Japanese Knotweed is a non-native species which was brought from Asia. It is an extremely aggressive species. It can grow as much as 18 inches a week. It likes wet areas, like the side of creeks and areas of poor drainage. Japanese Knotweed can grow to be 8 feet tall. It can send roots down over 6 feet. I even found shoots growing into the second floor of the milk shed! Because its roots are so deep, it can’t be pulled. It does respond to some herbicides, but I did not want to use them near the creek.
Luckily, knotweed is easy to cut. Its stalk looks like bamboo, but is very soft and usually full of water. Cutting it with a string trimmer works, but the watery-filled stalk tends to spray water all over. I’ve found the best tool is an old-fashion scythe.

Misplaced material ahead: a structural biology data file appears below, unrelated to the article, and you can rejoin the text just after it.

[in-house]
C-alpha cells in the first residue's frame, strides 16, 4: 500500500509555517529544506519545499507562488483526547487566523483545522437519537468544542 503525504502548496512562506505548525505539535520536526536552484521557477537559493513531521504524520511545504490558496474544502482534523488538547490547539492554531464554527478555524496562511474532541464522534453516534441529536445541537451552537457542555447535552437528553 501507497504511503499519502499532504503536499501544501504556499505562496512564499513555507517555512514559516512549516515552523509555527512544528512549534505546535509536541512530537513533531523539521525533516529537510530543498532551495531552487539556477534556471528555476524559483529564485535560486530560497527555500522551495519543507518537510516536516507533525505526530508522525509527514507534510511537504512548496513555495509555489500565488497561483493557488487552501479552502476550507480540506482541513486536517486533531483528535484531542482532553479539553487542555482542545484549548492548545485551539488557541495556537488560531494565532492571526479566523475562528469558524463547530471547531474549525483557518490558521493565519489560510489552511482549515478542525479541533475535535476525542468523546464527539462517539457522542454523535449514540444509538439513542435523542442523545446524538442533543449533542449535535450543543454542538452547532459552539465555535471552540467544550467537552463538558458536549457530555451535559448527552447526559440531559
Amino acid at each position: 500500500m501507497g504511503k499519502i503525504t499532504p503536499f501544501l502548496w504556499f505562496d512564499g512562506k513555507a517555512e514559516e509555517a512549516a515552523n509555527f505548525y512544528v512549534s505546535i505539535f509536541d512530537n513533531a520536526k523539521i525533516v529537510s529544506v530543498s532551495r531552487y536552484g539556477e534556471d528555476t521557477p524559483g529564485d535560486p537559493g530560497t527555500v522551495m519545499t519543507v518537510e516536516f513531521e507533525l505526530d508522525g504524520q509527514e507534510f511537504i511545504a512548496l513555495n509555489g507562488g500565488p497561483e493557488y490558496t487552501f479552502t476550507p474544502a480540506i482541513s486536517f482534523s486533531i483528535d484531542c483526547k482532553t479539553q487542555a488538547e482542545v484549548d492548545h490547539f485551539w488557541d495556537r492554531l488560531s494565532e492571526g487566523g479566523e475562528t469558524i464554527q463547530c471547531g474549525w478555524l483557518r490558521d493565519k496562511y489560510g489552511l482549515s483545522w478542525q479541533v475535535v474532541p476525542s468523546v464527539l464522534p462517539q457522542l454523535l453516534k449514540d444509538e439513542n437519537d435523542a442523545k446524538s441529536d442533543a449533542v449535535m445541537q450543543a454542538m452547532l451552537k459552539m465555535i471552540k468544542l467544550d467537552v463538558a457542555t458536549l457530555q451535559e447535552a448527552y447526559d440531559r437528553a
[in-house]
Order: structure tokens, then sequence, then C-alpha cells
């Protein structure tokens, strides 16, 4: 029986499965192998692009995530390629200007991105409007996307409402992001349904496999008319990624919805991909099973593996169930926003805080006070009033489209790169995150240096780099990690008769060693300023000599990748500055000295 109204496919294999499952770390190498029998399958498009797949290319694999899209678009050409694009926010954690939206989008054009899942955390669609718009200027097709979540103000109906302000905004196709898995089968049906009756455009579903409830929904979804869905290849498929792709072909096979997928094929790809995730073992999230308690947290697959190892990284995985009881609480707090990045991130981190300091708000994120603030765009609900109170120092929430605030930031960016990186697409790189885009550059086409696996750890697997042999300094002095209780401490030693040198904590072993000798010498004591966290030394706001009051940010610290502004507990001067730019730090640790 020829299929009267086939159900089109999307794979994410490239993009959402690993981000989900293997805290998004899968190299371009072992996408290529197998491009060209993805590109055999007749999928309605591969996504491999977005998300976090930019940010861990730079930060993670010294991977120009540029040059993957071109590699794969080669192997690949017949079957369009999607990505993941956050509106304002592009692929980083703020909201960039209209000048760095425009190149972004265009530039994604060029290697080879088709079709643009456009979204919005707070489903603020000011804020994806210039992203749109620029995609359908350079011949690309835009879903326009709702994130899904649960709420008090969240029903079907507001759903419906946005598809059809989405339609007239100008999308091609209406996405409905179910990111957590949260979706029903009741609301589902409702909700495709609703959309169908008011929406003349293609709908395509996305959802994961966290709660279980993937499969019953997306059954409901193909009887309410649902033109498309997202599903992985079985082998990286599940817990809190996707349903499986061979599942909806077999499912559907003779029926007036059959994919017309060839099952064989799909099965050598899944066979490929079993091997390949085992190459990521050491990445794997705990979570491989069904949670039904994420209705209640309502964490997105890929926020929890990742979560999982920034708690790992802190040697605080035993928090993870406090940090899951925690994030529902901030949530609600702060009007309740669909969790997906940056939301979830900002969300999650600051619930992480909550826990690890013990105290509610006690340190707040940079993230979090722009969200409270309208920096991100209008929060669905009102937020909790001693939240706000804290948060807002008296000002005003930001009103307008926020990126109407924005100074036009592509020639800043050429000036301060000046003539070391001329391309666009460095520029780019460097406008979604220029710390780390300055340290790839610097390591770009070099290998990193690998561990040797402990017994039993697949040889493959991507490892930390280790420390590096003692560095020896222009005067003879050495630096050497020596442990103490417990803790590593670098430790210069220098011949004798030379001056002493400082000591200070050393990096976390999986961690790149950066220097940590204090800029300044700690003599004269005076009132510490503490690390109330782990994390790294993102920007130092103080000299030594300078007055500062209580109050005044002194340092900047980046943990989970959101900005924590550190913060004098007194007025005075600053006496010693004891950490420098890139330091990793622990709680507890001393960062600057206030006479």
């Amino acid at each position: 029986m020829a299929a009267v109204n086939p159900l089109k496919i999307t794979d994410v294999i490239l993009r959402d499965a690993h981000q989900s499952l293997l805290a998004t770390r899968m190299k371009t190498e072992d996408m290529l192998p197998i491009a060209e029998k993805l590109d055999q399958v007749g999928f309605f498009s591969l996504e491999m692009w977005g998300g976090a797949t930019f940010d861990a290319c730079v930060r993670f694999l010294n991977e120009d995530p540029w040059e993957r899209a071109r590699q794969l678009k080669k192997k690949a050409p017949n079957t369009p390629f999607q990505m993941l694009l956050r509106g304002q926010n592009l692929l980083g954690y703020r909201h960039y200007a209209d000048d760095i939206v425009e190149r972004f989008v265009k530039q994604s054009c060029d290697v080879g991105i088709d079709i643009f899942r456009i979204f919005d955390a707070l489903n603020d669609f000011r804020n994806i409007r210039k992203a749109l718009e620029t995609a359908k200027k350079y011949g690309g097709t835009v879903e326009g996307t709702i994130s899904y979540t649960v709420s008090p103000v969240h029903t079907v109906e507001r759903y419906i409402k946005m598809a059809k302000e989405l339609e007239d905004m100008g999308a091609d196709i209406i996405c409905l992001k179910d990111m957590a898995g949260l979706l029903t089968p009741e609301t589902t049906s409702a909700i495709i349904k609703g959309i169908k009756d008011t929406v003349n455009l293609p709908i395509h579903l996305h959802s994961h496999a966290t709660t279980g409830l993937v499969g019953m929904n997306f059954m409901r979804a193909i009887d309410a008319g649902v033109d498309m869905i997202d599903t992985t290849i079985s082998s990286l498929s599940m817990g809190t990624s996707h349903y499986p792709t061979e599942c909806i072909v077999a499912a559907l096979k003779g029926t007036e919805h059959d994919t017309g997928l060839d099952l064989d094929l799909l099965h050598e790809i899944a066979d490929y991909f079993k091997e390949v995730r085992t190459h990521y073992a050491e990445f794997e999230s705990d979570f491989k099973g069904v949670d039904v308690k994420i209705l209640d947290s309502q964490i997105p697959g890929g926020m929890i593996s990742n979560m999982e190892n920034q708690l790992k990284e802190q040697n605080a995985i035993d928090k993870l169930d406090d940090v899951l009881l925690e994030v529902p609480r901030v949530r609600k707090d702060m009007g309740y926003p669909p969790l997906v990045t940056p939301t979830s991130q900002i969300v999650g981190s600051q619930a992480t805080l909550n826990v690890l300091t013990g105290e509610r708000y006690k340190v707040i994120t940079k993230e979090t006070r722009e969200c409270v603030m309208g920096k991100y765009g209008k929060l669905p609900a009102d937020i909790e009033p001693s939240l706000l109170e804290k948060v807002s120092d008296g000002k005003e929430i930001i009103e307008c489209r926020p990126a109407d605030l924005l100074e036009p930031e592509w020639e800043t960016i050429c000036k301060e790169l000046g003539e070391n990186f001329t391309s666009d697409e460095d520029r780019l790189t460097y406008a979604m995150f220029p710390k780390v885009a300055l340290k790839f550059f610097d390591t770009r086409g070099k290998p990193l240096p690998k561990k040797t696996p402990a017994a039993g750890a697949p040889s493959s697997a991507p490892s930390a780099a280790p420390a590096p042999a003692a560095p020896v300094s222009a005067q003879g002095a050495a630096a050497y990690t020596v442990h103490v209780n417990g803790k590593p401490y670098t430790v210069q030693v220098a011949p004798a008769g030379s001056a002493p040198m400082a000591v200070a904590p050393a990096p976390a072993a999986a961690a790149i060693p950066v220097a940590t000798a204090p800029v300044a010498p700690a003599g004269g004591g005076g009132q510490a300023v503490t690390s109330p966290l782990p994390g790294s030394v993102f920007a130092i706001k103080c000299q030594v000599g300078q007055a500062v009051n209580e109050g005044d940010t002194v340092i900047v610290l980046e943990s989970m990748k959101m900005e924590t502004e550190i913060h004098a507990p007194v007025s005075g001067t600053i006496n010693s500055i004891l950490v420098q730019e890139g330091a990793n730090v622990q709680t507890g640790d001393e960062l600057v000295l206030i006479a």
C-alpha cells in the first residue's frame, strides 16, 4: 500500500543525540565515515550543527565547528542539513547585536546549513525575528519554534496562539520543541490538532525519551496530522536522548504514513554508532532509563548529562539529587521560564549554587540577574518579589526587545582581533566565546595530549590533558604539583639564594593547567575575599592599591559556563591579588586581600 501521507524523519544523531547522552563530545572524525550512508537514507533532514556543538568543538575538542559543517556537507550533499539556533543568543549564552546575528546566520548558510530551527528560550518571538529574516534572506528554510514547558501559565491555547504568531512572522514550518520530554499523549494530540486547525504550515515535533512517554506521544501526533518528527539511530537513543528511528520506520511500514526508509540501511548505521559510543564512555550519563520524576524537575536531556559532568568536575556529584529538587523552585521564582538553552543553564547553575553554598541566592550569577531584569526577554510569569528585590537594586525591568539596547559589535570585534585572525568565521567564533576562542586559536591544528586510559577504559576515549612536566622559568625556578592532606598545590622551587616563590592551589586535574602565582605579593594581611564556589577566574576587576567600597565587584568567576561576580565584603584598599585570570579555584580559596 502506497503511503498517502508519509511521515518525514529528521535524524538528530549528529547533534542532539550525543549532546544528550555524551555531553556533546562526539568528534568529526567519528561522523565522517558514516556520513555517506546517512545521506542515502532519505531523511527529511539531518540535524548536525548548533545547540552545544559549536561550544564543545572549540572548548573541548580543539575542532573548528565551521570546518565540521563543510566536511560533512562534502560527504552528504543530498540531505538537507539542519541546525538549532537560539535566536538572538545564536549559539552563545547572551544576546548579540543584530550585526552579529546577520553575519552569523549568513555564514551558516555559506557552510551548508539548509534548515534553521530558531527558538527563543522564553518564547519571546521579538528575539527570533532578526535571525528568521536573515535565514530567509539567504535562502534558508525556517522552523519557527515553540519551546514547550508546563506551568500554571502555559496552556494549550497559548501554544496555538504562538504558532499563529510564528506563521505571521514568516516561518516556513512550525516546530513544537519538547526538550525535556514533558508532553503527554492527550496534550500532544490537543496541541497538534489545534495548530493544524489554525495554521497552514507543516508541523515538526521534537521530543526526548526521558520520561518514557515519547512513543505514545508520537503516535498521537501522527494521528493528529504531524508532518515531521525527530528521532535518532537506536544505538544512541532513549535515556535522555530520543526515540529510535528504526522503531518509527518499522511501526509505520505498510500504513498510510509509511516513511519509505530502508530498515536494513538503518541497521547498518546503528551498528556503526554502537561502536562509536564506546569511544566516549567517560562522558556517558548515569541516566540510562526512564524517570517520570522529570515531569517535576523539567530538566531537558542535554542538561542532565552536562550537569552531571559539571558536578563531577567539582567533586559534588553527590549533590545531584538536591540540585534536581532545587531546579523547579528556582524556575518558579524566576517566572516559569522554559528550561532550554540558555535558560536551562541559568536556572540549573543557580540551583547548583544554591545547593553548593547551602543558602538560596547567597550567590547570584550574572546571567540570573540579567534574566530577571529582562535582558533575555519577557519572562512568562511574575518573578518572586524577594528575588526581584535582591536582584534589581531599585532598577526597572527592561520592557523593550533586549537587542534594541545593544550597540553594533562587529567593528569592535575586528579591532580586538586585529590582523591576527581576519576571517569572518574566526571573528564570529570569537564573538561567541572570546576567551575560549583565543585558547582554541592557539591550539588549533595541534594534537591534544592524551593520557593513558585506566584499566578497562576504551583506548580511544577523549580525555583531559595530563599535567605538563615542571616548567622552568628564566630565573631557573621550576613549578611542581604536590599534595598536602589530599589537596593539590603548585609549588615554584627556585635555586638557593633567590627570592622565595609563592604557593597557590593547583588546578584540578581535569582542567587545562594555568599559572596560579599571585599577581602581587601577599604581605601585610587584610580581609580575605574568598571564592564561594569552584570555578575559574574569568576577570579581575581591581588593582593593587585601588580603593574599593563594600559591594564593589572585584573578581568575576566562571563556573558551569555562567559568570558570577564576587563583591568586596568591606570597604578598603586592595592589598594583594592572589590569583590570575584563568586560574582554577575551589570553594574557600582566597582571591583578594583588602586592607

The Knotweed Slayer
I bought a scythe at an auction for $15. It was in good shape, and with a little tightening and blade sharpening, I was ready to tackle the knotweed. I have to cut the weed back every three weeks, or it grows so tall that we can’t see the creek. As long as you trim it, it stays in check. In time I also learned knotweed has 2 enemies – Japanese beetles and cold weather. It seems very few animals eat knotweed. At least Japanese beetles are good for something. As far as cold, once the first frost kicks in, the knotweed turns brown and dies back.
Now that I know what knotweed is, we see it all around the area. We were in Vermont last weekend visiting friends, and even noticed it there. I know I’ll never rid the property of knotweed (it’s all around every stream in the area). The battle of the knotweed won’t end – but I’ll keep fighting it.